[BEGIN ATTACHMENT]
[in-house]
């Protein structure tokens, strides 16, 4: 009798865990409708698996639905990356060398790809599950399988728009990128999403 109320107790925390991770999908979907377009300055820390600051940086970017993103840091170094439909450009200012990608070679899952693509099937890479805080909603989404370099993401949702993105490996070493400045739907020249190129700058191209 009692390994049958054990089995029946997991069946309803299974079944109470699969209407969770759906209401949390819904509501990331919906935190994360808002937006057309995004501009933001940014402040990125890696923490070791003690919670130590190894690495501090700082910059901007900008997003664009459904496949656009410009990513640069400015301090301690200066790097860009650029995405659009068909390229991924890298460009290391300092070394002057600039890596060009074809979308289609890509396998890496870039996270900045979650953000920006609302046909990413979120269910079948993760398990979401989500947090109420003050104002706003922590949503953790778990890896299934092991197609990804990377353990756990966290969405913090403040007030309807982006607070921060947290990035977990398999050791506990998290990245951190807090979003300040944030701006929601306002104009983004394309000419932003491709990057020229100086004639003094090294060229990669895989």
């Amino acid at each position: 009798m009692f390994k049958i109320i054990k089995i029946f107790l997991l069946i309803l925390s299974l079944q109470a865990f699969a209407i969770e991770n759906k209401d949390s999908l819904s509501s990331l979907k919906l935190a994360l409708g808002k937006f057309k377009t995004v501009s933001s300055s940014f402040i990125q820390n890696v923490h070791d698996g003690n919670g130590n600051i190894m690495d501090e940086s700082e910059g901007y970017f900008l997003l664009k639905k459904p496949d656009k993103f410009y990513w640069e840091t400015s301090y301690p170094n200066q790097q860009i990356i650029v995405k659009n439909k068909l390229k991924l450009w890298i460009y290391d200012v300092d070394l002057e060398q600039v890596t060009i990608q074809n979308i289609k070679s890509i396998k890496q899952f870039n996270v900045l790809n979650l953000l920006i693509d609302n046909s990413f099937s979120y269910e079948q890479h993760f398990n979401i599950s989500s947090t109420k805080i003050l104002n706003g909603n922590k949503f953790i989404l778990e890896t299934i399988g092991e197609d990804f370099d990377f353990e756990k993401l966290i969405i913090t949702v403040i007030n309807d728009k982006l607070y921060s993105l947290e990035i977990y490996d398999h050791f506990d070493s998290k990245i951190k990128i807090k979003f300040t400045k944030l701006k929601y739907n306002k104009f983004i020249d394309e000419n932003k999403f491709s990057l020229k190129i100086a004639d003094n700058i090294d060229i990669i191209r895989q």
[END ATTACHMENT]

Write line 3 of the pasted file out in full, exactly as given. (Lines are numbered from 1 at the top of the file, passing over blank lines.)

């Amino acid at each position: 009798m009692f390994k049958i109320i054990k089995i029946f107790l997991l069946i309803l925390s299974l079944q109470a865990f699969a209407i969770e991770n759906k209401d949390s999908l819904s509501s990331l979907k919906l935190a994360l409708g808002k937006f057309k377009t995004v501009s933001s300055s940014f402040i990125q820390n890696v923490h070791d698996g003690n919670g130590n600051i190894m690495d501090e940086s700082e910059g901007y970017f900008l997003l664009k639905k459904p496949d656009k993103f410009y990513w640069e840091t400015s301090y301690p170094n200066q790097q860009i990356i650029v995405k659009n439909k068909l390229k991924l450009w890298i460009y290391d200012v300092d070394l002057e060398q600039v890596t060009i990608q074809n979308i289609k070679s890509i396998k890496q899952f870039n996270v900045l790809n979650l953000l920006i693509d609302n046909s990413f099937s979120y269910e079948q890479h993760f398990n979401i599950s989500s947090t109420k805080i003050l104002n706003g909603n922590k949503f953790i989404l778990e890896t299934i399988g092991e197609d990804f370099d990377f353990e756990k993401l966290i969405i913090t949702v403040i007030n309807d728009k982006l607070y921060s993105l947290e990035i977990y490996d398999h050791f506990d070493s998290k990245i951190k990128i807090k979003f300040t400045k944030l701006k929601y739907n306002k104009f983004i020249d394309e000419n932003k999403f491709s990057l020229k190129i100086a004639d003094n700058i090294d060229i990669i191209r895989q």